This is a fantastic mini-library of resources covering basic positioning and attachment articles, animations and videos.  This helpful information is helpful for mums and those helping breastfeeding families.  Thanks La Leche League of Broad Ripple, Indianapolis :) 


This is Jack Newman on latching.  I think the explanations are a bit over whelming at times, over-complicating the process, but the graphics are extremely helpful and illustrate an asymmetrical latch, a really good thing to try if you or your baby are having trouble. 
 
 
This is a very good animation of a baby being positioned at the breast to ensure an effective latch: 
 
 
Biological Nurturing is a fantastically simple way of relaxing with your baby while feeding them, and a surprisingly successful way of encouraging a baby to latch who hasn't previously. 
 
 
Lots of women find the few hours and days post labour to be a complete shock. Many have no idea that the changes that take place in that transition between baby in and baby out will affect them so profoundly: from being so sore that even thinking about going for a wee will make you cry, to being so exhausted that the thought of sitting up to breastfeed your baby is simply out of the question, to experiencing the hormonal fallout so acutely that even dropping your toothbrush down the loo accidentally will make you weep uncontrollably for ten minutes until someone comes to your rescue. On the plus side, some things can improve immediately your baby is out, like indigestion, nausea or a random aversion to cups of tea.

So, to the breastfeeding bit.  Lots of babies, if given the chance, and if not suffering from the effects of maternal pain relief from the labour or any other mitigating factor, will actually crawl up their mother's tummy and latch on themselves.  It is the way nature intended things to go yet like many things in today's modern world, sometimes we try to rush it.  So if and when you are exhausted, it is perfectly possible to simply lie back and let your baby do the rest.  Like this lady. Your baby is very likely to latch on within an hour, maybe 90 minutes.  But there is no hurry - allow your baby time to find your nipple, and take the time to inspect and get to know your baby.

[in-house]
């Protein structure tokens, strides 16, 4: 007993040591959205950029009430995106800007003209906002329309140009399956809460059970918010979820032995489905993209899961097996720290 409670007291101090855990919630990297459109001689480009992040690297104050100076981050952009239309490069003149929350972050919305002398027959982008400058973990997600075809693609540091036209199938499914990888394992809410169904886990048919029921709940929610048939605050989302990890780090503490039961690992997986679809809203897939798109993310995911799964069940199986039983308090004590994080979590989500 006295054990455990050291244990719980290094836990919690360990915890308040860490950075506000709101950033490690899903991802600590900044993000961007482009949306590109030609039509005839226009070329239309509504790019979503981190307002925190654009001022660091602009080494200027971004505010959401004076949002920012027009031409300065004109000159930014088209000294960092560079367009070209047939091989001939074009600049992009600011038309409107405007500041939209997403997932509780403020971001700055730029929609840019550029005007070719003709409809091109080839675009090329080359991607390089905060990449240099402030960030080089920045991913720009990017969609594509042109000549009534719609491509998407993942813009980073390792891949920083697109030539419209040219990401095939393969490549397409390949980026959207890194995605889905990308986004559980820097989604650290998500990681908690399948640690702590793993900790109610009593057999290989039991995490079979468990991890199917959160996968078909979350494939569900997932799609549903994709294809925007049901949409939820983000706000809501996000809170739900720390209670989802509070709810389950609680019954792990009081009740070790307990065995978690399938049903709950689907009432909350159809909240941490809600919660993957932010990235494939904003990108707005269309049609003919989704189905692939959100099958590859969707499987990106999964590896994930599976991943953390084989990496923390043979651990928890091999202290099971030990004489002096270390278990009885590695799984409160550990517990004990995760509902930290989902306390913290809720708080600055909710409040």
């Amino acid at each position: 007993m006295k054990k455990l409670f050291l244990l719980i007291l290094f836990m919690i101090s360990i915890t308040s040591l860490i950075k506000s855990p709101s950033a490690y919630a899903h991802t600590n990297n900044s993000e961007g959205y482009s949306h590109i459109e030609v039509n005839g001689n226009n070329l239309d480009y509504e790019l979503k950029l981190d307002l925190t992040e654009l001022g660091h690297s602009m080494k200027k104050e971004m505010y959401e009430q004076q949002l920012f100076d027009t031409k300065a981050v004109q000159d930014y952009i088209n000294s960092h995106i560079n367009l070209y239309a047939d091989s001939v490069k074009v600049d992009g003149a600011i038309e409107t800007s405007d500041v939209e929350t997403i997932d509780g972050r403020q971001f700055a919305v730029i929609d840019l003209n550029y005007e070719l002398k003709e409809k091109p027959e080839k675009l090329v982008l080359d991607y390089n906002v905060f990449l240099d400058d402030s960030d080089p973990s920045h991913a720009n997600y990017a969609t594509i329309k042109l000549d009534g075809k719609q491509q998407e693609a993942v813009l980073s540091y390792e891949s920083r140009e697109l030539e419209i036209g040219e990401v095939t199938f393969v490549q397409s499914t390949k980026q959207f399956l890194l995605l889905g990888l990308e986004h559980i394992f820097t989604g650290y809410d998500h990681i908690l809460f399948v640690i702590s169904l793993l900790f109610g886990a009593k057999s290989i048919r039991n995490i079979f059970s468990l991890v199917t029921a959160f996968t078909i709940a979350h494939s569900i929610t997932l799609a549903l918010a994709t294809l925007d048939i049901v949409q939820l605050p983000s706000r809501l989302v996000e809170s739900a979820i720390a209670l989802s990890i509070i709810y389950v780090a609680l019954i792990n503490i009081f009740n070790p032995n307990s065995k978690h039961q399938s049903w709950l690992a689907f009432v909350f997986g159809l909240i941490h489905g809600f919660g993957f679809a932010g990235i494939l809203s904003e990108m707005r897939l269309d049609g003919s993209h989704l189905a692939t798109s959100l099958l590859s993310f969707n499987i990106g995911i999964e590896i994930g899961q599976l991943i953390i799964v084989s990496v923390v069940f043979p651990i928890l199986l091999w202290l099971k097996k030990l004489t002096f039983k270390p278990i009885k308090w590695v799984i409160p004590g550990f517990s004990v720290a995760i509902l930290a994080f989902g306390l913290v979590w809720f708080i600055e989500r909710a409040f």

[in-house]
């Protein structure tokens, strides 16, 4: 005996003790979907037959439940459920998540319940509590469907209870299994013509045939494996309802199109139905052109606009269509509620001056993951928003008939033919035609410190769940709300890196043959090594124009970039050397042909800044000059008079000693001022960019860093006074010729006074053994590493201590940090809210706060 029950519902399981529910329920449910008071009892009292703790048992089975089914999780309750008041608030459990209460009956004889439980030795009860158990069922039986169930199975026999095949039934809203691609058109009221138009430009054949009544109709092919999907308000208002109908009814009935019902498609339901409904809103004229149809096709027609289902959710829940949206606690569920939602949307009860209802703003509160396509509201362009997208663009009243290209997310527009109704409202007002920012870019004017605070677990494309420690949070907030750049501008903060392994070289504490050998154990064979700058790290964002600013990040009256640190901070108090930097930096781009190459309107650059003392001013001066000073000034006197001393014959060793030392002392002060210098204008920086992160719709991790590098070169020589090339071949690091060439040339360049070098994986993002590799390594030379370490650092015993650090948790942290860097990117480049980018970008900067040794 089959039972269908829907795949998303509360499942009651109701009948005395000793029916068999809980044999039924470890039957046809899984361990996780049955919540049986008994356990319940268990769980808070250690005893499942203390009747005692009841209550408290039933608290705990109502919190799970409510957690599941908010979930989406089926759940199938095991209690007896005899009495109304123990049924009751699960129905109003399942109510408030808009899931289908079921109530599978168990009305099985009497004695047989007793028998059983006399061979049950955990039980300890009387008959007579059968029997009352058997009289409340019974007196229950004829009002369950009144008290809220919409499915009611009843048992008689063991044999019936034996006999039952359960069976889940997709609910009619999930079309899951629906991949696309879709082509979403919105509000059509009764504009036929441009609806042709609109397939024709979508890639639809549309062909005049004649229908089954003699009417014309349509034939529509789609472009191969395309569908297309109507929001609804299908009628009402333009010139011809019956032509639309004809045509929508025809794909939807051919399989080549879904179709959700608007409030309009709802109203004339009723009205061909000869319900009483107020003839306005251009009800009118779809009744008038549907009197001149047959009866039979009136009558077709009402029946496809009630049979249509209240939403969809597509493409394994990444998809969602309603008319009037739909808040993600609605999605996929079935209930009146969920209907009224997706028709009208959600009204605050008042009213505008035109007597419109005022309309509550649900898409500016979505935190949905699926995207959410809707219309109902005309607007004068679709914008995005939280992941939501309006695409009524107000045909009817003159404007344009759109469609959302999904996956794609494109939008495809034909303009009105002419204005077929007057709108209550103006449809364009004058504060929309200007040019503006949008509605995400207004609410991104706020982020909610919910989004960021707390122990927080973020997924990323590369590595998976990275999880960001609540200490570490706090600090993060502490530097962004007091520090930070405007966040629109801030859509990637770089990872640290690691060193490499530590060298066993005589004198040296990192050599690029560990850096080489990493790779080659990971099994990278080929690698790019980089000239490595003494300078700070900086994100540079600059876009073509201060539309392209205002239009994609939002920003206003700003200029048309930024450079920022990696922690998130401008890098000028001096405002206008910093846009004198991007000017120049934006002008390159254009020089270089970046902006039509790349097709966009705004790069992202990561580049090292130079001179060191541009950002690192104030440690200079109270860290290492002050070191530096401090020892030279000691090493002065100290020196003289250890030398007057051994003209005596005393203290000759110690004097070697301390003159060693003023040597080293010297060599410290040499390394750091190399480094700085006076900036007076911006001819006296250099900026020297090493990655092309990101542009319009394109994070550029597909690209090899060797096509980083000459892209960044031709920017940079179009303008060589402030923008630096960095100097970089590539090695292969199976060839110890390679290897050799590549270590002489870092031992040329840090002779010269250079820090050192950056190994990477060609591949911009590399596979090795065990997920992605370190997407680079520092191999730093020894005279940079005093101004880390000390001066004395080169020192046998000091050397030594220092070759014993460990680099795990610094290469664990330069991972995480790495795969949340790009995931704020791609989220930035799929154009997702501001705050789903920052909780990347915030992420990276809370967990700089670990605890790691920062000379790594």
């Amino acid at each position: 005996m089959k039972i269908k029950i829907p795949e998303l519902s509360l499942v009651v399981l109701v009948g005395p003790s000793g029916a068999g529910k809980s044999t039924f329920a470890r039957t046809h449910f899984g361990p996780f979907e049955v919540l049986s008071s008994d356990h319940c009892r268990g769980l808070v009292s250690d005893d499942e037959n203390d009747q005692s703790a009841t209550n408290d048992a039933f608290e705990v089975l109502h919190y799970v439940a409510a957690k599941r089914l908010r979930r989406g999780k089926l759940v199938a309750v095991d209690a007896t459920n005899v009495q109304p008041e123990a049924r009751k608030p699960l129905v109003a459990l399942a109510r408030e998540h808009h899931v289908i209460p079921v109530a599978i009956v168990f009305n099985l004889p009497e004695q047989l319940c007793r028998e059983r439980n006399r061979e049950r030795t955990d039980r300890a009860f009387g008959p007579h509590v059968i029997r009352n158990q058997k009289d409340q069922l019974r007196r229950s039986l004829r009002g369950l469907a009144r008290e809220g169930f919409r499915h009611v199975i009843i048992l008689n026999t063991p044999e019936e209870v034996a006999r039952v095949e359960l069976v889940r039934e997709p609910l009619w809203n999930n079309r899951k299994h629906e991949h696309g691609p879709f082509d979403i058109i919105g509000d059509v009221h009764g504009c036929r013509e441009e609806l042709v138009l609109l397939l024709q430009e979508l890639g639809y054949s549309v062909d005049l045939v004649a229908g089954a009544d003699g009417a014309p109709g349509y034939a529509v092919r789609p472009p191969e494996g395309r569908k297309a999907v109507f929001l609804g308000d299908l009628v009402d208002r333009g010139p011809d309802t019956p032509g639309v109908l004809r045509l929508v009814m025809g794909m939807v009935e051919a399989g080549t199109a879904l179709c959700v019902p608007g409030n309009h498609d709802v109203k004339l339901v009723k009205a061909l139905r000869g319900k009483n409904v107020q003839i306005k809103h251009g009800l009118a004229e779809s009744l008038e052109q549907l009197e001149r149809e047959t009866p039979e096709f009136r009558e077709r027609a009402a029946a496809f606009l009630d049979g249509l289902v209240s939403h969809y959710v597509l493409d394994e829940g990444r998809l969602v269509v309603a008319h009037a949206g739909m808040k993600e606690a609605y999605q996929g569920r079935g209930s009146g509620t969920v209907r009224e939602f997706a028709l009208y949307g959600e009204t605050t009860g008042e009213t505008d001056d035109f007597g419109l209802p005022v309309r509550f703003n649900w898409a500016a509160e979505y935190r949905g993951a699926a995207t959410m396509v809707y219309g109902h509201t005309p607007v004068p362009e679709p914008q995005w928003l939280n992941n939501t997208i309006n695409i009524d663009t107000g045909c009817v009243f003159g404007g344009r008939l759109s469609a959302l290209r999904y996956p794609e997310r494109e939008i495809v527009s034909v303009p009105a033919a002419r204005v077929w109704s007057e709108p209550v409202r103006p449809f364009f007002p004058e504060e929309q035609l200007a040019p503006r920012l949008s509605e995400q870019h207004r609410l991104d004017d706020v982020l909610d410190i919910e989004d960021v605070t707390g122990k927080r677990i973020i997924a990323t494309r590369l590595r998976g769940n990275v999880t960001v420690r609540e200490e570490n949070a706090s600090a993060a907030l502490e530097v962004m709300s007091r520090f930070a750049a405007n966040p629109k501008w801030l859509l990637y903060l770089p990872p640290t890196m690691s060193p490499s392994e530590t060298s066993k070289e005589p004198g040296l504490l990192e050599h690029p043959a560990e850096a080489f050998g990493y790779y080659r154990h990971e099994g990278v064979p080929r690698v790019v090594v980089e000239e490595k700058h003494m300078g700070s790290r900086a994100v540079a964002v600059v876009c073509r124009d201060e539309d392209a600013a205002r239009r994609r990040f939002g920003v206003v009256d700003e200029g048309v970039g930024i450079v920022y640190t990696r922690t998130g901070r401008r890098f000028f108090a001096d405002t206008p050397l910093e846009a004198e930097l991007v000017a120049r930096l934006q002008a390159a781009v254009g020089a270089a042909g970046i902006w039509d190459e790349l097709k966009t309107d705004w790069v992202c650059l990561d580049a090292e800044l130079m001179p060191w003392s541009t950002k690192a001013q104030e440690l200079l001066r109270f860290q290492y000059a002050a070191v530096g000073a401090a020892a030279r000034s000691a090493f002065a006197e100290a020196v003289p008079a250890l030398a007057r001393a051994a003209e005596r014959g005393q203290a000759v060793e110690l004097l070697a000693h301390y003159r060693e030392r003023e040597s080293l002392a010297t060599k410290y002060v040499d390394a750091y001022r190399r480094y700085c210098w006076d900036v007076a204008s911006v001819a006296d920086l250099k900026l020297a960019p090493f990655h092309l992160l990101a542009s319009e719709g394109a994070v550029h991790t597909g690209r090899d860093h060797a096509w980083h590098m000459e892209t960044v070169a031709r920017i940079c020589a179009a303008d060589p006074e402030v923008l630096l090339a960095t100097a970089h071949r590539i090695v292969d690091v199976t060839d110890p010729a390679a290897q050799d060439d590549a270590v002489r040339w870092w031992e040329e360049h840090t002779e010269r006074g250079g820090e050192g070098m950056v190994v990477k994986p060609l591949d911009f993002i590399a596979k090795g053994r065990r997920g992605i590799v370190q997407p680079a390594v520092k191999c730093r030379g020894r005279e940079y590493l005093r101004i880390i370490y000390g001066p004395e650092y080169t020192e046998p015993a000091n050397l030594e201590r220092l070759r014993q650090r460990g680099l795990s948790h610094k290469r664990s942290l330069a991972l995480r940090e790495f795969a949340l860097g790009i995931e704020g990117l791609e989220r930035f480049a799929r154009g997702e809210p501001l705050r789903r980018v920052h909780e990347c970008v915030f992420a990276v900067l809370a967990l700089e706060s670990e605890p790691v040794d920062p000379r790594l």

Your midwife or obstetrician should know about this way of getting a baby to latch.  If they don't, which is depressingly common, feel free to speak up.  Saying words like 'Unicef' and 'Birth Crawl' and 'Baby-friendly Initiative' can help.  This should get them to support your choice of strategy.  And it is Your Choice - you are not a patient when you have given birth - you are a mother with her baby, and providing there is no medical emergency of any sort, your health care providers should abide by whatever you say.  Even when there is a medical issue, they should still inform you of all the facts and information you need to make an informed decision.  It can be a good idea to brief your birth partner too so that he or she can do a good job of insisting on what you want, or helping you insist, particularly if you are shattered.  You can go into the hospital with definite intentions and information about what it might be like. These mums have been through it and have some great tips.  It doesn't matter what type of birth you have had, most women are able to lie back and take the weight of the baby on their chest. 

If your baby latches at this time, great. If not, don't panic, he or she might just need to sleep a while and is likely to wake up and want to feed later particularly if kept skin to skin next to mum's chest or tummy.  When your baby does wake up, again, lie back, try and relax and let your baby do what nature intended.  If your baby still does not latch on, it does not mean they never will. It might be that they are groggy from the medication, or they may be unable to latch properly due to a physical issue such as tongue tie.  Some women have found expressing some of their colostrum onto your finger and giving it to their baby to suck a good way to get them interested in feeding.  Reading this article by world breastfeeding expert, Jack Newman, before the birth will help you be confident that you know what to do should your baby decide that latching on is for losers.  He has some great practical tips. 

It is important to say at this stage that when your baby is first born, their tummy is about the size of a small marble and doesn't need much to fill it.  The small quantities of colostrum in your breasts are perfect for your baby and breastfeeding your baby while there isn't gallons of milk there is a great way for him to practice coordinating the sucking, breathing and swallowing
.